I went to work this afternoon and just as quickly had the opportunity to leave. Saturday’s are my days to screen newborn babies for hearing loss at a local hospital. My shift begins at 2 pm and I arrived today to find literally nothing I could do. In cases like this we get paid for 2 hours but unfortunately that didn’t really cover the cost of my gas money to drive there and back. (This is not a lucrative job by any means, but I like the patients and I like the babies and so I almost feel as if I am being altruistic in a semi-voluntary sort of way)
I typically park in a lot associated with the outpatient surgery corner of the hospital building. This serves as a relatively well lighted, safe area on those evenings when I come out after dark. It is patrolled by hospital security and I have never had cause to feel uncomfortable using that lot. I still don’t, but after an interesting experience today I may be a bit more mindful.
I spent all of 30 minutes up on the floor and was heading back toward my parking space by 2:15. There were cars parked on either side of me. The one on my driver’s side was unoccupied. The red Kia on the other side held three local addicts all in various stages of shooting up. Okay, to be fair that is only an assumption but a pretty confident assumption if I’m going to be honest.
I also feel it is pertinent to mention that I saw a great dichotomy in this scenario. The Kia was fairly new, and in really good shape. Granted I am exhibiting an incredibly biased, stereotypical viewpoint here, but the occupants of the car did not match in any way the rather well taken care of car they were getting high in.
I have to be honest. I didn’t stick around long enough to make 100% sure that this was illicit drug activity going on. I did however clearly see:
1. One man in the passenger seat, shirt sleeves rolled up and arms with bruises, scabs and other skin lesions indicative to drug use. This person by the way was holding what I suspect to be a syringe and quite quickly turned away from my car as I got in.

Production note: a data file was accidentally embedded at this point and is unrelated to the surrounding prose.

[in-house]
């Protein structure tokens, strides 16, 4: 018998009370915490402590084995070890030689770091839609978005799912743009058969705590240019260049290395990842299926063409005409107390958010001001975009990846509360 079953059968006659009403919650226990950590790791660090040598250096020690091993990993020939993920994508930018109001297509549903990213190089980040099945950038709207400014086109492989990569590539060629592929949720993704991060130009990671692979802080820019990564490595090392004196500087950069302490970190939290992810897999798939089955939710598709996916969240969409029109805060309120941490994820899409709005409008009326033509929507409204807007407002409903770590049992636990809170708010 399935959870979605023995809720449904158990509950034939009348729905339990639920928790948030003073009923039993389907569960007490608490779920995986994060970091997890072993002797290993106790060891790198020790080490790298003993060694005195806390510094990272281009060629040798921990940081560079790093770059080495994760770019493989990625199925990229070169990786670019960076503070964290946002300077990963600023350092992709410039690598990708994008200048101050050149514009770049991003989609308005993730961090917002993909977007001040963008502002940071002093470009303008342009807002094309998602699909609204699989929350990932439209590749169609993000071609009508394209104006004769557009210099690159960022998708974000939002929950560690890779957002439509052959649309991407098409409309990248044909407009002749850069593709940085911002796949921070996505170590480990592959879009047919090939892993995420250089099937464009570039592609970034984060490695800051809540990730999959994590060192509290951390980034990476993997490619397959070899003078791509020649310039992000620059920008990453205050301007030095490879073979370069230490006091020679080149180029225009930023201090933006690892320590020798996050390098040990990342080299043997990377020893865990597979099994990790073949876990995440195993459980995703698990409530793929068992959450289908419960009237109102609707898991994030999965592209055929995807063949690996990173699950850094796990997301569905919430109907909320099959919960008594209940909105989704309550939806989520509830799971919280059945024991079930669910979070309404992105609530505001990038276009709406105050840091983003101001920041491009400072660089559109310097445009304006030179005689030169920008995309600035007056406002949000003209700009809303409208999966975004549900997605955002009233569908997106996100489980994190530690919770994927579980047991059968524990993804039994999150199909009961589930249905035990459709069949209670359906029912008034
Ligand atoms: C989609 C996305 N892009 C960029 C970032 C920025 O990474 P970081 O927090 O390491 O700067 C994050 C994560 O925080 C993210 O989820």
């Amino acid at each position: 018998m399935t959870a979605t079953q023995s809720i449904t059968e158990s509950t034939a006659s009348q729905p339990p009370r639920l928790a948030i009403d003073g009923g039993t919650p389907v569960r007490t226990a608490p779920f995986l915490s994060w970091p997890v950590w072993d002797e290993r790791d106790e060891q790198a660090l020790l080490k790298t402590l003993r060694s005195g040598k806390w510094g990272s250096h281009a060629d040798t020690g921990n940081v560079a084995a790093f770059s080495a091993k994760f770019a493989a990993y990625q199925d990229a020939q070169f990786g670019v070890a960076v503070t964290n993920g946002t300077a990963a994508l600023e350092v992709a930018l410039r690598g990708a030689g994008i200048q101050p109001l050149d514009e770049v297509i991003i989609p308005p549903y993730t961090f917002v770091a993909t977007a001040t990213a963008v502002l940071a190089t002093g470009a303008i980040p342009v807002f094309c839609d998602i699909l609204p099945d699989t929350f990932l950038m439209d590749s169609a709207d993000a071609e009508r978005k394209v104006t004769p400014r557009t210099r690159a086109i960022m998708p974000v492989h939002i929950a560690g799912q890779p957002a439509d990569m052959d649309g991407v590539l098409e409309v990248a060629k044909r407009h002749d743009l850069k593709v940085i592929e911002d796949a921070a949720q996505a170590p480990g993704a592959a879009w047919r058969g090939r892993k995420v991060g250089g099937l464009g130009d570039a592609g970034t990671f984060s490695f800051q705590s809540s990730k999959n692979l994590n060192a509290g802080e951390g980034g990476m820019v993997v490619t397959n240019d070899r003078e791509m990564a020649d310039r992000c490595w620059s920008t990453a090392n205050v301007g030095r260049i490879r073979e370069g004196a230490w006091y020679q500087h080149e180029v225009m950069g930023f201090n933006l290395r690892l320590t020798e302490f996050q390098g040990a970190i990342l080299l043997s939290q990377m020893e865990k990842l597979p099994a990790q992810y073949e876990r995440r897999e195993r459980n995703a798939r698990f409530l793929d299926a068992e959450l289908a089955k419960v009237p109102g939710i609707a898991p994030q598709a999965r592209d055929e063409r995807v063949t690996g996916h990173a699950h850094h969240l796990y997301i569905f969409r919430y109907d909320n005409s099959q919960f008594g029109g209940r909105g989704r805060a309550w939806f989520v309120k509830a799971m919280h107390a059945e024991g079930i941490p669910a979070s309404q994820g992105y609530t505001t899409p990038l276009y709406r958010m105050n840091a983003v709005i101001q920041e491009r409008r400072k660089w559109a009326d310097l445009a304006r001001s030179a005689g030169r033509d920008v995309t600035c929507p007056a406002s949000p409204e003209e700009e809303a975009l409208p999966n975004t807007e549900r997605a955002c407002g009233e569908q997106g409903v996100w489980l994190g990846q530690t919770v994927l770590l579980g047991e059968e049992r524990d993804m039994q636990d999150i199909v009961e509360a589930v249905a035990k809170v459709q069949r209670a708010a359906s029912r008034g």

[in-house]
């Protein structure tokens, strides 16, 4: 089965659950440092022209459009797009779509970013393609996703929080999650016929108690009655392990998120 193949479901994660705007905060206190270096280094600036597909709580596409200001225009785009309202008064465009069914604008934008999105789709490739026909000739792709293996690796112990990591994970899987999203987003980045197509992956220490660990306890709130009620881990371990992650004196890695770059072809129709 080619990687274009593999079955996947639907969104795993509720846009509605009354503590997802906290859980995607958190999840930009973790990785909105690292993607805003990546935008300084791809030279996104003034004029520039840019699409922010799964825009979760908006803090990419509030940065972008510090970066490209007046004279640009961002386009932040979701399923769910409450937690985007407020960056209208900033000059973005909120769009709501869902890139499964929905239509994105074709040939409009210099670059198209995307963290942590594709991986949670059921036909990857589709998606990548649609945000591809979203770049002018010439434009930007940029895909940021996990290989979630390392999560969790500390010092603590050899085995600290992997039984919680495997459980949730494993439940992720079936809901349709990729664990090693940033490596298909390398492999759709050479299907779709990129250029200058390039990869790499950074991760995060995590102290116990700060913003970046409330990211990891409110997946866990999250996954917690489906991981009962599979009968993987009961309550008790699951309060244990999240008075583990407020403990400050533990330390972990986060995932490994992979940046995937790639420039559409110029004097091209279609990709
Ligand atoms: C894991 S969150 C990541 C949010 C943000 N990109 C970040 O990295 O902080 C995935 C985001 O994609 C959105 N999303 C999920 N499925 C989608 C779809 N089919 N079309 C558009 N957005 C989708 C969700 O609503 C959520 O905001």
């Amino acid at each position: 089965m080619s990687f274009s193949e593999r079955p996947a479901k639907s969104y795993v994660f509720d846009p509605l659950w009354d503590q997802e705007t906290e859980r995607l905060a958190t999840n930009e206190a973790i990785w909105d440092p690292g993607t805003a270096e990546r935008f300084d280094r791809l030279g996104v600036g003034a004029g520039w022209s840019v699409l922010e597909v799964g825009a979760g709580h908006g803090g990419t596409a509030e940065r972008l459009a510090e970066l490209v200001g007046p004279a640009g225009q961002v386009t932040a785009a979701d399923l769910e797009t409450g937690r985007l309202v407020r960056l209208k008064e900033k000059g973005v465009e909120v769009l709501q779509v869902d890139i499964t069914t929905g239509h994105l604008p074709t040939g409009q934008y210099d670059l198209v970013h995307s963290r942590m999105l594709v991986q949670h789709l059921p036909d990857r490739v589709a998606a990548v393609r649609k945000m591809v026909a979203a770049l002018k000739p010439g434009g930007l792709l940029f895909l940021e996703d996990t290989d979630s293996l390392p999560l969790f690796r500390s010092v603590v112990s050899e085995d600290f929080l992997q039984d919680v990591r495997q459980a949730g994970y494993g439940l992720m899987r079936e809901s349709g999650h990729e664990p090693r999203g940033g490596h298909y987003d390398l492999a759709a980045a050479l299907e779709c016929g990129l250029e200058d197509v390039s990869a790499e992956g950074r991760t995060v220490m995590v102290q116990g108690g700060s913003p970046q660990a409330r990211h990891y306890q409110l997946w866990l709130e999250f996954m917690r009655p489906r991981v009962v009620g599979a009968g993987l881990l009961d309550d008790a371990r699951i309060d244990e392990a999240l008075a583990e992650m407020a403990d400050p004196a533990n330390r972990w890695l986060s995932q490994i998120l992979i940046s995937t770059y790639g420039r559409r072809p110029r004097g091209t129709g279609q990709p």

2. One man in the rear driver’s side seat with his shirt off, window down and a rather anxious look to his face along with a hurry up attitude for the female in the driver’s seat who was turned backwards and who I am fairly certain I saw…
3. Twice do the characteristic finger/thumb flick to a small TB size syringe, and who also had very distinct and characteristic marks along her arms and the face of someone one sees in drug education posters and videos with the caption underneath the gaunt, pock-marked, ravaged face that says: THIS IS THE FACE OF METH/CRACK/OR WHATEVER.
I feel comfortable enough after 5+ years working in oral surgery, working with various syringes of different sizes, to be pretty confident regarding what a TB syringe looks like, even from 15 to 20 feet away as I approached my car. I also have often done the finger/thumb flick on those very same type syringes to move along air bubbles and would recognize the motion anywhere.
It was a bit tricky maneuvering out of my spot so I had to stop trying to covertly spy on the action next to me. I also didn’t want to suddenly find myself looking down the barrel of a handgun either so I did the “of course you’re just three friends hanging out in your red Kia in a hospital parking lot and I have to get out of this f***ing spot before I get shot so I am going to ignore you” routine.
I did have a moment in which I contemplated going back into the hospital and trying to round-up a security person but really, by the time all that would have occurred and anyone could have gotten out there, besides the fact that the druggies cover was blown, and their car was completely exposed when I left, meant that they would have been long gone.
So now, guilt ridden, I am telling myself that this is certainly not the first time this has happened in this lot. You have to understand that this hospital is located in an area of the city which is known for drug/gang/violent activity. I am not guilt ridden thinking of these idiots doing whatever they were doing to themselves. That’s their busy and if they choose to kill themselves who am I to comment or attempt to stop them. I am rather miffed that they were doing this at my place of employment in an area where staff, patients and visitors come and go. I however realized that behavior such as this has probably happened inside this hospital in the public restrooms that I pass on my way upstairs.
At least these three had a level of respect in place to do their drugs outside the building. I think they deserve some kudos for that.